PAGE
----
This is the very last of the "daily" coverage of Sundance. I'm sure all of you who aren't here or don't care about these films are getting awfully tired of all this content, so fortunately it's nearly over. I will be posting our awards and top films as well as some interviews and additional content from the fest over the next week, but other than that we're back to the normal routine. I've seen a total of 31 films at the festival - a bit low considering how many days I slept in instead of gone to a screening - but overall an unforgettable experience.
› Posted January 29 in Sundance 07 |
This Christianity-based film, called The Ten because it goes over the Ten Commandments, is a compilation of ten connecting comedic stories, one for each commandment. The commandments are introduced by Jeff, played by Paul Rudd, who has Gretchen (Famke Janssen) as a long-time girlfriend that he's been cheating on with Liz (Jessica Alba). Winona Ryder, Rob Corddry, and Liev Schreiber all star in the stories as well.
One of the most talked about documentaries coming out of Sundance this year was one called Chasing Ghosts about the world's best arcade players during the arcade revolution in the early 1980's. Although I'm not a huge documentary fan, I thought I'd give this film a look and see if it was all the pixelized glory that it's been talked up to be.
On the Road with Judas is a bit of an odd film about a couple of characters, including Judas (Aaron Ruell / Eddie Kaye Thomas) who stole Macs from universities in the late 80's, his girlfriend Serra (Eleanor Hutchins / Amanda Loncar), and J.J. Lask (Kevin Corrigan), the writer of a book about Judas and his crime spree.
This zombie comedy that premiered at the Toronto Film Festival and directed by Andrew Currie finally made its American debut here at Sundance, and is as fantastic of a treat as you could imagine. In Fido, Timmy's (K'Sun Ray) mother (Carrie-Anne Moss) buys him a new pet named Fido (played by Billy Connolly), a six-foot tall zombie who eventually becomes Timmy's only friend.
One of my personal favorite films of Sundance and one I've been looking forward to for quite some time, King of California, certainly lives up to all of my own anticipation and excitement. King of California follows Charlie (Michael Douglas), a mentally unstable father of Miranda (Evan Rachel Wood), who after recently being released from the mental hospital returns home and sets off on a pursuit of Spanish gold supposedly hidden underground in urban California.
One of the more talked about films of the festival, Rocket Science, is a coming-of-age high school comedy-drama about Hal Hefner (Reece Thompson), a stuttering adolescent who joins the debate team in pursuit of a girl - Ginny Ryerson (Anna Kendrick), the debate team's best debater.
From independent director David Gordon Green comes his latest dramatic film, Snow Angels, starring Kate Beckinsale as Annie and Sam Rockwell as Glenn. The two are recently separated husband and wife with a very young daughter living in a small town in Pennsylvania. Additionally thrown into the mix are high school aged Arthur (Michael Angarano), who works at the same restaurant and is friends with Kate, and his newfound girlfriend Lila (Olivia Thirlby).
Eagle vs Shark, which is being distributed and released in June from Miramax, is a quirky and eccentric romantic comedy involving two rather socially awkward people set in New Zealand. The film is a New Zealand version of Napoleon Dynamite, with the same stupid humor and nerdy, awkward characters but doesn't feel at all like a copy in any way.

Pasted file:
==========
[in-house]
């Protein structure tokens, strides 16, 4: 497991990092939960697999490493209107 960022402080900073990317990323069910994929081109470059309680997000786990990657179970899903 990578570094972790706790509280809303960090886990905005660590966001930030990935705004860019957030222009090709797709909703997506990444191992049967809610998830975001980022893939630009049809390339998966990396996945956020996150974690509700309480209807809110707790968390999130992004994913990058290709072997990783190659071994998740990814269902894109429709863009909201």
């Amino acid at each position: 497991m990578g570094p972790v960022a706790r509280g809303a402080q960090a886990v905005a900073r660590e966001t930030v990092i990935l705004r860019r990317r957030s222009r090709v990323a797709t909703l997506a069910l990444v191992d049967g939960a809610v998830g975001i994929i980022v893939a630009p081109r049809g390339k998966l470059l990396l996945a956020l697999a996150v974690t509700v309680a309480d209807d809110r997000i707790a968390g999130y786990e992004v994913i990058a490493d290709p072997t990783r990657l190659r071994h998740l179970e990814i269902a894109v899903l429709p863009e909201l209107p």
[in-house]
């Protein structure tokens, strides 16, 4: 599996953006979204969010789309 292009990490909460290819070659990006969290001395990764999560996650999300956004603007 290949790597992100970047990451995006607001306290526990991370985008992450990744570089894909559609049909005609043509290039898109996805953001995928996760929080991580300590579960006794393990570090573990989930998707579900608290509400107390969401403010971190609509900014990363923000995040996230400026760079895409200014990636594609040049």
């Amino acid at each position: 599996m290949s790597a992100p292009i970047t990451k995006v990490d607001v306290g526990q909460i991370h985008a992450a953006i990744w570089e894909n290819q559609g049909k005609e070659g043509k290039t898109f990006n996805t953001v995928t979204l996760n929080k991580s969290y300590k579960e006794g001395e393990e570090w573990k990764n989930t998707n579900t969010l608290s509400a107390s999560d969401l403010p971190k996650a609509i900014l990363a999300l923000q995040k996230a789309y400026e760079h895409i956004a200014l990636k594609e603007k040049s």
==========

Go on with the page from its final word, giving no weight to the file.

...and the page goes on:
Although I'm not in agreement with all the choices and they're missing some key ones like The Good Life, the lists are up and the judges and audiences have decided. The official winners of the Sundance 2007 Film Festival have been announced. The big winners are Manda Bala for Grand Jury Prize Documentary and Padre Nuestro for Grand Jury Prize Drama. I didn't see Manda Bala, but I don't think Padre Nuestro deserves the win. Read on for the full list!
One week in and it's getting awfully quiet here... I've heard from a lot of people that they're either going back tomorrow or Saturday. Hardly anyone is staying until Sunday (I am!) where I'll catch any big award winners that I've missed. And if The Good Life plays again, I'll go see that, again, because it was incredible. Sundance is starting to come to a close and I've got 22 films under my belt but still a few more to go. Although it's dwindling down, now is the time when we hear all the buzz about "oh what did you see that's good?" and start formulating my own "damn I need to see this" list.
› Posted January 26 in Sundance 07 |
One of Luc Besson's final films, Angel-A, is a black and white French language film starring prominently two individuals: AndrÃ© (Jamel Debbouze) and the stunning leggy Angela (Rie Rasmussen). AndrÃ© is an inept scam artist with low self-esteem who owes lots of money and is about to jump off of a bridge, but then sees Angela about to jump as well, when she does, he dives in to save her.
A world record day! I honestly think this was a world record for Sundance - I saw 6 films in one day. I was behind, I knew I had to catch up and there were a lot of good movies showing today - so I went all out. And I pulled it off! I'll tell you, by the end, I was hardly awake, but I enjoyed every last minute. I saw some incredible films, some amazing ones, and nothing that was bad - success!
› Posted January 25 in Sundance 07 |
Day 5 already? Wow, wait, that means we're just about at the midpoint. Today was my break day, I only saw one screening at Sundance, and took the rest of the time off. I did a few more interviews as well, specifically for Teeth, so keep watch for those. Sundance is starting to get a bit quieter, as the big crowds have cleared out since the weekend, but there are still plenty of dwindlers and even those who are just arriving.
› Posted January 24 in Sundance 07 |